NSF program supports minority graduate students

Associate program director Zia Isola (far right) with new Bridge to Doctorate fellows (from right to left): Juan Castellon, Brian Leon, Michelle Herrick-Armstrong, Jordan Ruybal, Maria Uribe, and Richard Cathey. Fellows not pictured include Christopher Toni, Ruth Tilus, Prestina Smith, and Michael McThrow. Photo by B. Wagman.

The National Science Foundation (NSF) has awarded nearly $1 million to establish a Bridge to the Doctorate program at UC Santa Cruz that will provide fellowships for science and engineering graduate students from underrepresented minority populations.

The new program--the first of its kind on the UCSC campus--will increase the number of underrepresented students successfully completing graduate degrees in the science, technology, engineering, and mathematics (STEM) fields. The $987,000 grant will support  a cohort of 12 graduate students at UC Santa Cruz during their first two years in doctoral programs, beginning this fall.

The UCSC Bridge to the Doctorate Graduate Research Training Fellowship Program is an initiative of the Division of Physical and Biological Sciences, the Baskin School of Engineering, and the Division of Graduate Studies, in partnership with the main office of the California Alliance for Minority Participation (CAMP) at UC Irvine.

The graduate fellows starting the program this fall at UCSC include students in astronomy and astrophysics; ecology and evolutionary biology; chemistry and biochemistry; computer science; mathematics; microbiology and environmental toxicology; physics; and molecular, cell, and developmental biology. Students and faculty will engage in a focused program of intensive mentoring and professional development to prepare participants for a highly competitive doctoral environment and ultimately for careers in academia or in the technical workforce.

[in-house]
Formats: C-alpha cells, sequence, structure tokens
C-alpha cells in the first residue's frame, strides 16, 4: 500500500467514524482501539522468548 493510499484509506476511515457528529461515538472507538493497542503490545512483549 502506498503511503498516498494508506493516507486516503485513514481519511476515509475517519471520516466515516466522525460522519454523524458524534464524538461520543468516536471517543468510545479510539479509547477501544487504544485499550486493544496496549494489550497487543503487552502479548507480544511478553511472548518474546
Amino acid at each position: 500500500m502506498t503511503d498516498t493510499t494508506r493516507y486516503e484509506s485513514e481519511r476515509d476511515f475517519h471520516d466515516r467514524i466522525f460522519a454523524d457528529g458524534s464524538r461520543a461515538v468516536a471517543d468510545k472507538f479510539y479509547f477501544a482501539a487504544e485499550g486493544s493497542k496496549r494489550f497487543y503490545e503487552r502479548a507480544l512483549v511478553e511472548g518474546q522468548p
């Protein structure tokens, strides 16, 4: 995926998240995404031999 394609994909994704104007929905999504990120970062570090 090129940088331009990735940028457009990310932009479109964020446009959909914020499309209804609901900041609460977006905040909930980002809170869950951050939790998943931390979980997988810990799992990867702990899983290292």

The UCSC program is the sixth Bridge to the Doctorate program in the UC system and is sponsored by the UC-NSF Louis Stokes Alliance for Minority Participation. By increasing the success in graduate school of historically underrepresented members of society, the program will help to create a vibrant intellectual community at UCSC and a campus-wide research environment that welcomes diverse approaches to scientific discovery.

For additional information about the Bridge to the Doctorate Program, contact the campus program officers, Zia Isola (isola@soe.ucsc.edu) and Malika Bell (malika@biology.ucsc.edu).